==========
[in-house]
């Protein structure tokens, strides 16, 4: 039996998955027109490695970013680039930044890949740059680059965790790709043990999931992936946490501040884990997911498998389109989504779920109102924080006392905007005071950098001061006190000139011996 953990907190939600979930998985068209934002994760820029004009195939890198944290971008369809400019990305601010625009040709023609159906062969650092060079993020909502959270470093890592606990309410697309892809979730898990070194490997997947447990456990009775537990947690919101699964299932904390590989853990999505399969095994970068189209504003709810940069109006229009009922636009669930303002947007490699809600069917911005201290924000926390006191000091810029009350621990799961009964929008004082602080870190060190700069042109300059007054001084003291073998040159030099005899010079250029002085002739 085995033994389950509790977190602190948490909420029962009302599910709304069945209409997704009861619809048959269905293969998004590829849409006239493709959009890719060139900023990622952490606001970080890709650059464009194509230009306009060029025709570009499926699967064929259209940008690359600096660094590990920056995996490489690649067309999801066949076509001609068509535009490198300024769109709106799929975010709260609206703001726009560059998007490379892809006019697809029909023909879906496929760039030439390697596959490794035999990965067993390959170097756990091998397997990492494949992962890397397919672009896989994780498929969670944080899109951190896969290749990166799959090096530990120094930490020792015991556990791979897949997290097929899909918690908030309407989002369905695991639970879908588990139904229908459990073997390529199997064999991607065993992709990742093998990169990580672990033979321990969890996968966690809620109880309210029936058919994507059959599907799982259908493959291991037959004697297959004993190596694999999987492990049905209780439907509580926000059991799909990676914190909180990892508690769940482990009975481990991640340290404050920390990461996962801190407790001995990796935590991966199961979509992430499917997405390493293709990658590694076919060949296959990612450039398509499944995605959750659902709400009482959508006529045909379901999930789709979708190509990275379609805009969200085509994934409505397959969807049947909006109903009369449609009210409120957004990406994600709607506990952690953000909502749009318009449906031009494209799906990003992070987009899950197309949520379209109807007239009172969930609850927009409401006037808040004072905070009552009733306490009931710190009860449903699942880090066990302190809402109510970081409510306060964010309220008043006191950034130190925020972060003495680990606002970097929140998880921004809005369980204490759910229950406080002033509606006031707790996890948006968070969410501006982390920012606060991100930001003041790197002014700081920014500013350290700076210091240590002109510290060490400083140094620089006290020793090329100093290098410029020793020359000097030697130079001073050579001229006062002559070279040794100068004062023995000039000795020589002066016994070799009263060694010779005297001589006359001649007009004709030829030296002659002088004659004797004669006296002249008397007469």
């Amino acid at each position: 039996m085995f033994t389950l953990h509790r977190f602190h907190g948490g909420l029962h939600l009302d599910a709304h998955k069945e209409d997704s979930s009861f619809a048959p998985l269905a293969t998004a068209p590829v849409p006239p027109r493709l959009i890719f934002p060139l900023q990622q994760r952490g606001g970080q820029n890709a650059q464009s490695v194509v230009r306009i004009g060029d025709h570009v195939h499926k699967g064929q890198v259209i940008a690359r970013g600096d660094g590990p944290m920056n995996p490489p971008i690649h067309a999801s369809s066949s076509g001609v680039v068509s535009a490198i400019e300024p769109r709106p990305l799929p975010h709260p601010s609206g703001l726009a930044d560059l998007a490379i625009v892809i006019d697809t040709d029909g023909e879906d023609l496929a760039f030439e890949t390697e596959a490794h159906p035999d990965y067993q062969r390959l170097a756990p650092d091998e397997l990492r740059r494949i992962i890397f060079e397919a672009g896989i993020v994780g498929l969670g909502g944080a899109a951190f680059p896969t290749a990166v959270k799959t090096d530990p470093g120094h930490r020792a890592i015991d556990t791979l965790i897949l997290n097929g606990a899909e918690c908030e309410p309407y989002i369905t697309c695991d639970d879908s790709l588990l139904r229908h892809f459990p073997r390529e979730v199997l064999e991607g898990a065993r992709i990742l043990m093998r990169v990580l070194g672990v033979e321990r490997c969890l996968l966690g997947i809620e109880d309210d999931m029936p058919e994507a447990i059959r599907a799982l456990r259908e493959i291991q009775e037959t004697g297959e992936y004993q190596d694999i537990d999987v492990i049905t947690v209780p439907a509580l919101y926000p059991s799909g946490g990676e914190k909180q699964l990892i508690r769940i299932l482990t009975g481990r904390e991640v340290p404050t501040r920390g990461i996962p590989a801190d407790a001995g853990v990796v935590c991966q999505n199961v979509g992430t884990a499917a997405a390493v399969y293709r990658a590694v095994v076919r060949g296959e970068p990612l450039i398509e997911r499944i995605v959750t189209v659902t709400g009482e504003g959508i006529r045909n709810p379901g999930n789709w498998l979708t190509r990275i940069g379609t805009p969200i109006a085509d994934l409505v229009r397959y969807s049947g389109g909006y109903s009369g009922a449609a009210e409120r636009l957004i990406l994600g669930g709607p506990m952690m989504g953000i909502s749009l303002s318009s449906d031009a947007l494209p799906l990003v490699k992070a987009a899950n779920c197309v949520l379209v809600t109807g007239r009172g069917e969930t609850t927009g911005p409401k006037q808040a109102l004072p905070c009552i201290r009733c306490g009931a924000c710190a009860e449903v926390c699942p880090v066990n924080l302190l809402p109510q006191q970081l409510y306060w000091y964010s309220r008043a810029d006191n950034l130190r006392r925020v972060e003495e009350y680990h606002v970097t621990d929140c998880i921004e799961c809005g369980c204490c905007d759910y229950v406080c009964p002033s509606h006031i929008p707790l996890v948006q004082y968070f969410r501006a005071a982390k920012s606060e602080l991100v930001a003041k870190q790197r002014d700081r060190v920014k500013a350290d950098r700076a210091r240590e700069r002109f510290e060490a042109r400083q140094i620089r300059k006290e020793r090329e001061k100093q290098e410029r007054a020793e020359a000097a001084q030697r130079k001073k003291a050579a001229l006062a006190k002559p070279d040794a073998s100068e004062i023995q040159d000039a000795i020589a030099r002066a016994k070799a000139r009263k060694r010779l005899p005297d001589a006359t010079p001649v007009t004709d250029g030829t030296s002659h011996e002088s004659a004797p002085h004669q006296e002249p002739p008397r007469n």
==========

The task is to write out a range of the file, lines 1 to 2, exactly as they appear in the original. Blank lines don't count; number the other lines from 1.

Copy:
[in-house]
């Protein structure tokens, strides 16, 4: 039996998955027109490695970013680039930044890949740059680059965790790709043990999931992936946490501040884990997911498998389109989504779920109102924080006392905007005071950098001061006190000139011996 953990907190939600979930998985068209934002994760820029004009195939890198944290971008369809400019990305601010625009040709023609159906062969650092060079993020909502959270470093890592606990309410697309892809979730898990070194490997997947447990456990009775537990947690919101699964299932904390590989853990999505399969095994970068189209504003709810940069109006229009009922636009669930303002947007490699809600069917911005201290924000926390006191000091810029009350621990799961009964929008004082602080870190060190700069042109300059007054001084003291073998040159030099005899010079250029002085002739 085995033994389950509790977190602190948490909420029962009302599910709304069945209409997704009861619809048959269905293969998004590829849409006239493709959009890719060139900023990622952490606001970080890709650059464009194509230009306009060029025709570009499926699967064929259209940008690359600096660094590990920056995996490489690649067309999801066949076509001609068509535009490198300024769109709106799929975010709260609206703001726009560059998007490379892809006019697809029909023909879906496929760039030439390697596959490794035999990965067993390959170097756990091998397997990492494949992962890397397919672009896989994780498929969670944080899109951190896969290749990166799959090096530990120094930490020792015991556990791979897949997290097929899909918690908030309407989002369905695991639970879908588990139904229908459990073997390529199997064999991607065993992709990742093998990169990580672990033979321990969890996968966690809620109880309210029936058919994507059959599907799982259908493959291991037959004697297959004993190596694999999987492990049905209780439907509580926000059991799909990676914190909180990892508690769940482990009975481990991640340290404050920390990461996962801190407790001995990796935590991966199961979509992430499917997405390493293709990658590694076919060949296959990612450039398509499944995605959750659902709400009482959508006529045909379901999930789709979708190509990275379609805009969200085509994934409505397959969807049947909006109903009369449609009210409120957004990406994600709607506990952690953000909502749009318009449906031009494209799906990003992070987009899950197309949520379209109807007239009172969930609850927009409401006037808040004072905070009552009733306490009931710190009860449903699942880090066990302190809402109510970081409510306060964010309220008043006191950034130190925020972060003495680990606002970097929140998880921004809005369980204490759910229950406080002033509606006031707790996890948006968070969410501006982390920012606060991100930001003041790197002014700081920014500013350290700076210091240590002109510290060490400083140094620089006290020793090329100093290098410029020793020359000097030697130079001073050579001229006062002559070279040794100068004062023995000039000795020589002066016994070799009263060694010779005297001589006359001649007009004709030829030296002659002088004659004797004669006296002249008397007469």